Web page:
Conington’s local bobby named

This article appeared in the Ely Ensign in December 2003 on page 16.

Following the Down Memory Lane article that appeared in the September edition of Ely Ensign, reader Mrs Tungate was able to identify the local bobby displayed in one of the enclosed photographs. This is her letter to the Ensign.


One of our readers has named the policemen whose picture, taken in 1944, appeared in Ely Ensign’s September issue. The photo accompanied an article which featured the close friendship that grew up between the young men from the 457th Bomb Group and the residents who lived near Glatton airfield – where these American servicemen were based during the Second World War.

Conington Church

The bomber pilots used the distinctive tower of Conington Church as a marker to navigate their way home after their dangerous raids on Germany. But this striking building turned out to be more than just a navigation point for the aircrews on their return to base; it became a symbol of safety and a reminder of their religious faith.

While they were stationed in England they took hundreds of photographs which capture what is now a part of our social history. Nearly sixty years later many of these veteran Americans still return to England regularly to meet old friends and to revisit All Saints, Conington and next May they celebrate their sixtieth anniversary.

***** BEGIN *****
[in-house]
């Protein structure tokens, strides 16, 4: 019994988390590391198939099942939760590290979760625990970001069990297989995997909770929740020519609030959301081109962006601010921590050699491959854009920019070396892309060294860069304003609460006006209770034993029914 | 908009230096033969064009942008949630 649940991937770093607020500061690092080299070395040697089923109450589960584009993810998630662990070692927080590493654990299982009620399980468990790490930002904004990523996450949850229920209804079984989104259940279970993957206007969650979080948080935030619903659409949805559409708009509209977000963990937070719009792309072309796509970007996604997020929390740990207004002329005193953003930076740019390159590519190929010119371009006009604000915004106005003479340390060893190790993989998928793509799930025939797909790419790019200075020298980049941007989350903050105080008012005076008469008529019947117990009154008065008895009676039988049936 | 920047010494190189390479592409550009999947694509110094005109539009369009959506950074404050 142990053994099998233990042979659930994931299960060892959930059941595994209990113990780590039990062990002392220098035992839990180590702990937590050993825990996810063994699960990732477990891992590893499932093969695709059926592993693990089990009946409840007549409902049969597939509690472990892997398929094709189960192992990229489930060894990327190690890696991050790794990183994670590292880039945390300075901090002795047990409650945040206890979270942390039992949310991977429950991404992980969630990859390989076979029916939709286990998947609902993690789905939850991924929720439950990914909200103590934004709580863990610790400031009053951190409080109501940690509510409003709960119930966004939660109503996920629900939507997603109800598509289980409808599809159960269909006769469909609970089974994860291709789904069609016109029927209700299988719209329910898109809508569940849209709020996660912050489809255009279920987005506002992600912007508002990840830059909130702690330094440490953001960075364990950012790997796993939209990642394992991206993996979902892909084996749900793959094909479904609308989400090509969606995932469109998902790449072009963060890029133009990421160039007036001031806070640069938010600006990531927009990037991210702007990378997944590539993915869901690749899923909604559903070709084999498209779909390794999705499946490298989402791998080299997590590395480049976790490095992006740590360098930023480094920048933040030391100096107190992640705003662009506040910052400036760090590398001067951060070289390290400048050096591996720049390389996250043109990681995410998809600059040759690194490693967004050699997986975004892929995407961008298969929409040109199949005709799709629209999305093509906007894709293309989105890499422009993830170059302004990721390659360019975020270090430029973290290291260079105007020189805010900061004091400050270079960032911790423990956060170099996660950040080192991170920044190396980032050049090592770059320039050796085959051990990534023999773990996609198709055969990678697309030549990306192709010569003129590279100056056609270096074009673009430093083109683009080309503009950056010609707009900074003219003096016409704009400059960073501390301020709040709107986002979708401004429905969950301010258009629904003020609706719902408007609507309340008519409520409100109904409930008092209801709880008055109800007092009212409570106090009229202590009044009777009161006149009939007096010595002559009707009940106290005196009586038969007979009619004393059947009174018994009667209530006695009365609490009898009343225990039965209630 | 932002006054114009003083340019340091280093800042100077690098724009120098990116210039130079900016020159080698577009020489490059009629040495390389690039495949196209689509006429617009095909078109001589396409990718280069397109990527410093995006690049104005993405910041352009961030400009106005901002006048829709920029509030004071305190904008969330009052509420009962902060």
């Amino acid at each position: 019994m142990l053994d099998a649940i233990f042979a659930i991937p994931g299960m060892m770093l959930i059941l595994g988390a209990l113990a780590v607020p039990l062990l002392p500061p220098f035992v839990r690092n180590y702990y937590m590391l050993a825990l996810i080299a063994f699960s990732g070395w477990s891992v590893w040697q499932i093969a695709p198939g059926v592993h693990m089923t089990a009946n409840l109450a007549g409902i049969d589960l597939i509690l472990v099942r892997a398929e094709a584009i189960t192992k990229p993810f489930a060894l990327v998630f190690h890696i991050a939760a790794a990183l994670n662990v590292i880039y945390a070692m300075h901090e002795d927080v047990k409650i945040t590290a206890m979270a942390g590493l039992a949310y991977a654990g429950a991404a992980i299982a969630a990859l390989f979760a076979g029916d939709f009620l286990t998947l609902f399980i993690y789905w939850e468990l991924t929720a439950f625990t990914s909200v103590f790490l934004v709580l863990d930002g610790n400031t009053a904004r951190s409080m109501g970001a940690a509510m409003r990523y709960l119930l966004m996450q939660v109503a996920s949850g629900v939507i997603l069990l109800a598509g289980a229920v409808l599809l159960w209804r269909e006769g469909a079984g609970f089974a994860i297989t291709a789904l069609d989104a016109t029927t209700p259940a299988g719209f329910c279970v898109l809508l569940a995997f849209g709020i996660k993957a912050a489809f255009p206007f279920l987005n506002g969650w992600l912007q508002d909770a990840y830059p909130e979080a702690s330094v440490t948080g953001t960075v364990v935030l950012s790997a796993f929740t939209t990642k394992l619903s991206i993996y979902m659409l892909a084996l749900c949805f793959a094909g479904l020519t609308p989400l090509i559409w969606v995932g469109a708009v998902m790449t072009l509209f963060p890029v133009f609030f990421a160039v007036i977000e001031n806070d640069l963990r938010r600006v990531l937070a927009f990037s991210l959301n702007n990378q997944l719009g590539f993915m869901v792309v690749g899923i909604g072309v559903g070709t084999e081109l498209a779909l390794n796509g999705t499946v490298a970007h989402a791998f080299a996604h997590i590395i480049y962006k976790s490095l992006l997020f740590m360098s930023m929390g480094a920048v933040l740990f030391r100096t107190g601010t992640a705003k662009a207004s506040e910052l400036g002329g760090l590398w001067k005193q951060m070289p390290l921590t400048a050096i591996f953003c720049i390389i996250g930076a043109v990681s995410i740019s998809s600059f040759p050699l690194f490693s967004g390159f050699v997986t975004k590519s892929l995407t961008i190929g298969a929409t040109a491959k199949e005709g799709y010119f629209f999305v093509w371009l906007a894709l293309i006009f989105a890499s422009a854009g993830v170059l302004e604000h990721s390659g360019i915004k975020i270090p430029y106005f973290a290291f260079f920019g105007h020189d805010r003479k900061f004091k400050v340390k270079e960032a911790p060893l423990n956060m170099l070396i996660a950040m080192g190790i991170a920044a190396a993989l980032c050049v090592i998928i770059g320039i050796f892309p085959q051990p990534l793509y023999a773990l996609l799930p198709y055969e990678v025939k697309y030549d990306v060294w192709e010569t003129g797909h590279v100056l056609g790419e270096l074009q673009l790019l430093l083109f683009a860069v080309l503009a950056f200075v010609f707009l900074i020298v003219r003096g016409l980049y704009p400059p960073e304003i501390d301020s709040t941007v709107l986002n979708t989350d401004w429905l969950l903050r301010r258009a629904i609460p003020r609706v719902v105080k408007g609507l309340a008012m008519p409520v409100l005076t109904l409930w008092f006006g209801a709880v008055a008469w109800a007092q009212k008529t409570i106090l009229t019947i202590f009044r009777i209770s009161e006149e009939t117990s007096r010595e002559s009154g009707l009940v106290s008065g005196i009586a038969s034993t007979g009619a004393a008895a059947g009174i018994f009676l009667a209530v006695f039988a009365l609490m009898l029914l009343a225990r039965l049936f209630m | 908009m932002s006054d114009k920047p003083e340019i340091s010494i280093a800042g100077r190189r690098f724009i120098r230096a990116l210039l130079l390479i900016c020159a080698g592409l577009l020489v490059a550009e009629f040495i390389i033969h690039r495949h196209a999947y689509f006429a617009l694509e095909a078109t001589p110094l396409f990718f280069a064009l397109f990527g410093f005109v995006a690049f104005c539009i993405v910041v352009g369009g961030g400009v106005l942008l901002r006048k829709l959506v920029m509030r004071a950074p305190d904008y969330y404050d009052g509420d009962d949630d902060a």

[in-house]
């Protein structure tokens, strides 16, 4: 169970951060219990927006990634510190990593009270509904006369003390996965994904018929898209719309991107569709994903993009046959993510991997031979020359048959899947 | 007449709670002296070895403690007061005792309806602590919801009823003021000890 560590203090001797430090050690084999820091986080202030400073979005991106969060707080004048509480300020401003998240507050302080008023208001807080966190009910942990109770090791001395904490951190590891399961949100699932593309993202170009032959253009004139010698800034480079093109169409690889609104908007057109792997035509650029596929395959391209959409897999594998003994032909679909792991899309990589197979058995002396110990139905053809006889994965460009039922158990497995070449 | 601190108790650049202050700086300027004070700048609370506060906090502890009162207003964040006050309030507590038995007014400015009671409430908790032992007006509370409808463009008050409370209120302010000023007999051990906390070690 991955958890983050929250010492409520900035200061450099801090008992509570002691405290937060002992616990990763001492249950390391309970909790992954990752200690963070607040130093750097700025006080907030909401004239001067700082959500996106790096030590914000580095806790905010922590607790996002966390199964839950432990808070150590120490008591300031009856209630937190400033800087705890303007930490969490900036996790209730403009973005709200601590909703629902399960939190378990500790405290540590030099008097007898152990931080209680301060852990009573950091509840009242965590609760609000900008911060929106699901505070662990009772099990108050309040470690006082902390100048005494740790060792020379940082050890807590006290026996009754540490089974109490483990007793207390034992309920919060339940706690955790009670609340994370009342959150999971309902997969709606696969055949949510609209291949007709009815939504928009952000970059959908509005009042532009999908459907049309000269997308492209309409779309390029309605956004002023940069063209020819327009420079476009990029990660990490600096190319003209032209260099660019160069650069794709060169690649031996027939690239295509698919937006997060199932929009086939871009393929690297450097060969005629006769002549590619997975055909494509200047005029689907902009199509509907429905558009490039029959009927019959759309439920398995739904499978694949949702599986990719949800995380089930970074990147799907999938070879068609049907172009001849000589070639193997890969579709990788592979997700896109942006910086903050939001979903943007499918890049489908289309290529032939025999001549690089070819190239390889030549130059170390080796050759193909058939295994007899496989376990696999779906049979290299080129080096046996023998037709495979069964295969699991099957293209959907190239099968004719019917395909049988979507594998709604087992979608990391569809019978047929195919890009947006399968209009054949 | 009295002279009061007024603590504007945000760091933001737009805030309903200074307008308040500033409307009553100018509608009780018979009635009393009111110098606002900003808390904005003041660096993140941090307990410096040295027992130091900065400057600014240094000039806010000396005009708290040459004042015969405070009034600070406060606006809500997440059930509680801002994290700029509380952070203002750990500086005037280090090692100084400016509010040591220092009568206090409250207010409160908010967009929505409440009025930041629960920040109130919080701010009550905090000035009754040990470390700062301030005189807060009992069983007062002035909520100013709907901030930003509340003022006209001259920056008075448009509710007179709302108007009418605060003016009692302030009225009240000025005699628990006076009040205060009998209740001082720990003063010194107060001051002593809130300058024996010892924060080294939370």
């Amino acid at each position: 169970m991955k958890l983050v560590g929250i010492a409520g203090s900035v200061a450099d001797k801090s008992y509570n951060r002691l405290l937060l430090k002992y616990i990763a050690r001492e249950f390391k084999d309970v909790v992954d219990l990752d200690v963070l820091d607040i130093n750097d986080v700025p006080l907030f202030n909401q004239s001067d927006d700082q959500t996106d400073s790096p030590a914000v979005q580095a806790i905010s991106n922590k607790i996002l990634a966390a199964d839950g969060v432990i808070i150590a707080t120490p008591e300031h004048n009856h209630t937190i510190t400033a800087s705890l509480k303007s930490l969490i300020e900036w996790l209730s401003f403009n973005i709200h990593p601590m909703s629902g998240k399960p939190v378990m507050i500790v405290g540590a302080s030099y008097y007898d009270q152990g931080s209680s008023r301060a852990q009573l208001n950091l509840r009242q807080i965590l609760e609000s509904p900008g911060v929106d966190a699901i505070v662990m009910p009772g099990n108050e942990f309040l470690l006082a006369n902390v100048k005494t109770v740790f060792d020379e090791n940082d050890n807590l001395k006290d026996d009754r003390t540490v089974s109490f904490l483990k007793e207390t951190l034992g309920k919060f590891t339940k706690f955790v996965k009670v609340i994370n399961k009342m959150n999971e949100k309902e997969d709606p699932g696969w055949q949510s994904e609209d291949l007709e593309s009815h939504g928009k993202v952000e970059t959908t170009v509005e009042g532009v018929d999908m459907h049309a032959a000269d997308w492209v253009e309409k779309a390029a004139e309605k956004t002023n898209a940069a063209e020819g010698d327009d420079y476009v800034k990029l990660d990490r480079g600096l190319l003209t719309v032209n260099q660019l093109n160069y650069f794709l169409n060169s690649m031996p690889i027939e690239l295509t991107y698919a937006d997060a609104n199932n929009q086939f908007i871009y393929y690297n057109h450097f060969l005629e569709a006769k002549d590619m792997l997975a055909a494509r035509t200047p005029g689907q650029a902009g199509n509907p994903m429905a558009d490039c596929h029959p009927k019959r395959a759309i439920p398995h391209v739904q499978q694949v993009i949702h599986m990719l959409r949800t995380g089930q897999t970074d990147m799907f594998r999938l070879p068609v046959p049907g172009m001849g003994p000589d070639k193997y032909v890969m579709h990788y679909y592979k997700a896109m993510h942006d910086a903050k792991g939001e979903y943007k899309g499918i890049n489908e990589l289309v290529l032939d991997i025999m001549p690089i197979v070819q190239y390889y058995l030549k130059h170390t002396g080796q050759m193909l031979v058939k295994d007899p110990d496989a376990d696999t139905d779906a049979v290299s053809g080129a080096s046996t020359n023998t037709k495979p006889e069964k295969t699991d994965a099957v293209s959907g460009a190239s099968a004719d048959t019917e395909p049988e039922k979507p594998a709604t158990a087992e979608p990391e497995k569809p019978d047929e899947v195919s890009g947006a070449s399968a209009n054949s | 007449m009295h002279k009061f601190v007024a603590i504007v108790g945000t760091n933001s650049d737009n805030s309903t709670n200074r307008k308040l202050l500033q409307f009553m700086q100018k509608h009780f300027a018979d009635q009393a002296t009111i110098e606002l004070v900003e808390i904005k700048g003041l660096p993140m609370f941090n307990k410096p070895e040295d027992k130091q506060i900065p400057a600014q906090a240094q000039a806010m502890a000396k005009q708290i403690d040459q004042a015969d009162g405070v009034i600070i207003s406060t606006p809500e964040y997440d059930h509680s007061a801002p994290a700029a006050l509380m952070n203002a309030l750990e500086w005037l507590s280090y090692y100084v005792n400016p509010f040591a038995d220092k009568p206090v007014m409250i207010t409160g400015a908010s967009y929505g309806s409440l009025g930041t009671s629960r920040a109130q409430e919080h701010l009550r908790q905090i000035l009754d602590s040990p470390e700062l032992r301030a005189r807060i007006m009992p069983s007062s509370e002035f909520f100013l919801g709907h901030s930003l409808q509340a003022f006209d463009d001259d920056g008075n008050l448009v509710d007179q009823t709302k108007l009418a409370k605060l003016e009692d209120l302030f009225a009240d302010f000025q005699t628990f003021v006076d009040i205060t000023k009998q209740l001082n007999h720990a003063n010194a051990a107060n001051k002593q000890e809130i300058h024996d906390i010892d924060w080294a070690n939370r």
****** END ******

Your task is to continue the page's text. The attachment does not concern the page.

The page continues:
The 457th Bomb Group allowed Ely Ensign to publish some of these and we include a shot of the local policeman’s visit to the base. We asked our readers if they recognised him and Mrs M E Tungate, who lives in the neighbouring village of Holme, remembers him as Fred Sutton.

This is what she wrote:

Fred Sutton, who lived in Church Street, Holme

“I was 12 years old when the Americans came to Glatton airfield in 1943. I lived in the village of Holme with a good view of the airfield. We used to watch the B17s take off and come in to land. Sometimes with a prop stopped and we guessed they had been on a raid.

As school-children they used to treat us to film shows in Holmwood Hall, which they occupied, and Christmas parties in a great hanger on the airfield. Also surplus ice cream was taken to the local schoolmistress and kids used to come from all over the village with a cup to get their share.

When the American’s left, the Nissan huts they had left were converted into homes for local people. These huts were later replaced by houses and bungalows, one of which my husband and I live in at this present time.

The policeman in one of the pictures was Fred Sutton. He lived in Church Street, Holme.

Best wishes to the veterans as they celebrate, happy memories

M E Tungate (Mrs)

<span>%d</span> bloggers like this: